Note: Game spoilers ahead! If you want the entire game to be a surprise, you may want to skip through the middle of the review.
November 16, 2004. This was a day that computer gaming was revitalized. Half-Life 2 was one of the most anticipated games of that year, and arguably of this decade. Following in the footsteps of Half-Life 1, gamers everywhere had high hopes for the sequel. Luckily for all of us, that game delivered everything we had hoped for, and more.
Valve Software has a lot to be proud of. Through-out all of the Half-Life games, over 15 Million units have been sold. 4 Million of that were Half-Life 2. Because HL2 was such a technical feat, it was instantaneously used in review benchmarks all over the world. Even a year and a half after it’s release, that fact hasn’t changed at all. Counter-Strike: Source is the number one online FPS game on the internet, by a huge margin. Without question, Valve knows what they are doing.
If you are one of the very few people who have not actually played Half-Life, then I will give you a quick primer. You take on the role of Gordon Freeman and land yourself in the Black Mesa research facility. After completing the first game, you will encounter G-man for the first time. He tells you that you will be used for certain ‘services’. Now you wind up on a train heading to City 17, where you will be used for the previously mentioned services. You meet many friends during the journey, including the cute and helpful Alyx Vance. After evading the Combine, you make it all the way up to the top of the Citadel to deal with G-Man again. Episode 1 begins you off just moments after this encounter.
The citadel and the whole of City 17 is not exactly where anybody wants to be. So, paired with Alyx, it’s our job to get out and get to work on making the flight out of there. I won’t get into anymore of the story for Episode 1, so as to not spoil it for anybody.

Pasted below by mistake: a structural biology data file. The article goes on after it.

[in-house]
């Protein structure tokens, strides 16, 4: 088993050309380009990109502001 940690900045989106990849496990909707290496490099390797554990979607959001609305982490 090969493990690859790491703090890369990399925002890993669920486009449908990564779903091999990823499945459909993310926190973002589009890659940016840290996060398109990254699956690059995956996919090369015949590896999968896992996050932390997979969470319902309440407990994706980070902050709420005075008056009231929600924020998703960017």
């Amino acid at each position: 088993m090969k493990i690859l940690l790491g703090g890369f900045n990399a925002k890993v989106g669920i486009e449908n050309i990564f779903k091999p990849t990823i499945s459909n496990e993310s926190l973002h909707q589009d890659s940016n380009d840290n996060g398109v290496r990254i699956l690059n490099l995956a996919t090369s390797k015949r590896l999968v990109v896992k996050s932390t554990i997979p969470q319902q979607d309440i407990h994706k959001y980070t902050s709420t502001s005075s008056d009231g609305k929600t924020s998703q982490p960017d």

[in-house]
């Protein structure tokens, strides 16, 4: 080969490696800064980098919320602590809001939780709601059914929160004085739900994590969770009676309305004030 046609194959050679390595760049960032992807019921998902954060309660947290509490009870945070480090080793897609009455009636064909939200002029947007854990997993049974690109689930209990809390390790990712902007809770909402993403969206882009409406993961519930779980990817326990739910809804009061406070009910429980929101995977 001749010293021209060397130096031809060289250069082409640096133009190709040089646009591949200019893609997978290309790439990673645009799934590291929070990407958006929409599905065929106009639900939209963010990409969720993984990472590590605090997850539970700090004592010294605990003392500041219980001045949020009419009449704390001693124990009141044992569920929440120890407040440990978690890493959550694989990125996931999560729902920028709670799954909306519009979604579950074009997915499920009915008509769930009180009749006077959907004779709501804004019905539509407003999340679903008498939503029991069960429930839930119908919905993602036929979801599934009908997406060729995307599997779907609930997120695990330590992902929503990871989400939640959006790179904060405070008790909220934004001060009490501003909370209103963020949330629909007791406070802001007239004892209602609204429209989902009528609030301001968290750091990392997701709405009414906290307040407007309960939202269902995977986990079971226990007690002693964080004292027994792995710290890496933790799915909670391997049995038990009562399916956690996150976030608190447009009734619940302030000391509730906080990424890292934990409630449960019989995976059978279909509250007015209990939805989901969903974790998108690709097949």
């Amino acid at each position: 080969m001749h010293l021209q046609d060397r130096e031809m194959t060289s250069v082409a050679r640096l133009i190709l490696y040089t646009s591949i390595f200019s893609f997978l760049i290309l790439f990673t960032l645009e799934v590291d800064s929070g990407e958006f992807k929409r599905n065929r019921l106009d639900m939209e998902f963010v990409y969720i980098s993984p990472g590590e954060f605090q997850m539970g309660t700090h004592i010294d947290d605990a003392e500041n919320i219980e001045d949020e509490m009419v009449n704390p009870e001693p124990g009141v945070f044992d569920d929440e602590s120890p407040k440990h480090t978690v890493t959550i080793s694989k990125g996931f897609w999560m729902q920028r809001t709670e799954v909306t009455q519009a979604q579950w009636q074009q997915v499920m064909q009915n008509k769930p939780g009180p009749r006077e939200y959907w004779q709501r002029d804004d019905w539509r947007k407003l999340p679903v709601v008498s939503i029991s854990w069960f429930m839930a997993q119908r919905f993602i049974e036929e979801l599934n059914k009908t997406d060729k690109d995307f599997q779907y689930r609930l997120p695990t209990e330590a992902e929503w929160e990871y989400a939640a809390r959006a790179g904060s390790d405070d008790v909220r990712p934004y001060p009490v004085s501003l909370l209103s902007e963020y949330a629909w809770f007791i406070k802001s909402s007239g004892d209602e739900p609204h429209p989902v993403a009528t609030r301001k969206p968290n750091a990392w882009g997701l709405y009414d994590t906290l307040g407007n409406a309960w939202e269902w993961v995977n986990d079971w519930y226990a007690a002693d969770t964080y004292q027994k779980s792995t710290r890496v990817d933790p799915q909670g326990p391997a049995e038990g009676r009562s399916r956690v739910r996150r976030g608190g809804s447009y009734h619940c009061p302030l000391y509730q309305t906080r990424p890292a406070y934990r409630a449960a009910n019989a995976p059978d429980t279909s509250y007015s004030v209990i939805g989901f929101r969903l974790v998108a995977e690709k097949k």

When Steam was originally introduced in 2002, I don’t think anybody knew exactly what to expect from it. I personally understood that it would be a content delivery system for Valves products, but since then, it has become much more. Games like Rag Doll Kung Fu, Darwinia, Red Orchestra and even Earth 2160 have also found their home there.
There will be a total of three episodes, with the finale due in late 2007. Each one will retail for $19.95US, and should prove between 4 and 6 hours long. There are questions about the value of such a game, because 5 hours of gameplay for $20 seems like a lot. In the end, it really comes down to action, and how much you have enjoyed the experience. Many people played Half-Life 2 more than once, so obviously that game proved to be of great value, even though it retailed for $60. After playing through on Normal, I can say that most players will take between 4 and 5 hours to beat the game. I never played on easy, but I wouldn’t expect it to decrease the overall time.
What episodic delivery gives the player though, is an exciting new addition to expect occasionally. Ritual has also jumped on this bandwagon with their SiN sequel. That game spans not 3, but 9 full episodes. That’s a long time to play a game in order to get the entire story. Aftermaths’ 3 episodes seems much more logical from a players perspective.
Have you ever played an expansion pack to a game, but find out nothing has really changed gameplay wise or graphics wise? Each episode is completely stand-alone here. You will not even need the original HL2 in order to play EP1 or any future additions. What this means to the game developer, is that they can have a fresh palette to work with. To keep up with the times, the graphics may be kicked up a notch, or various gameplay methods can be implemented. Episode 1 will not offer major graphic upgrades, but it will feature HDR (first introduced with the Lost Coast demo).
Episodic adventures still seems like a wacky idea to some, but it’s an interesting way of releasing ‘expansions’ to a game. Because Episode 1 features HDR, you can be sure that it will likely replace HL2 and Lost Coast in review benchmarks around the world.
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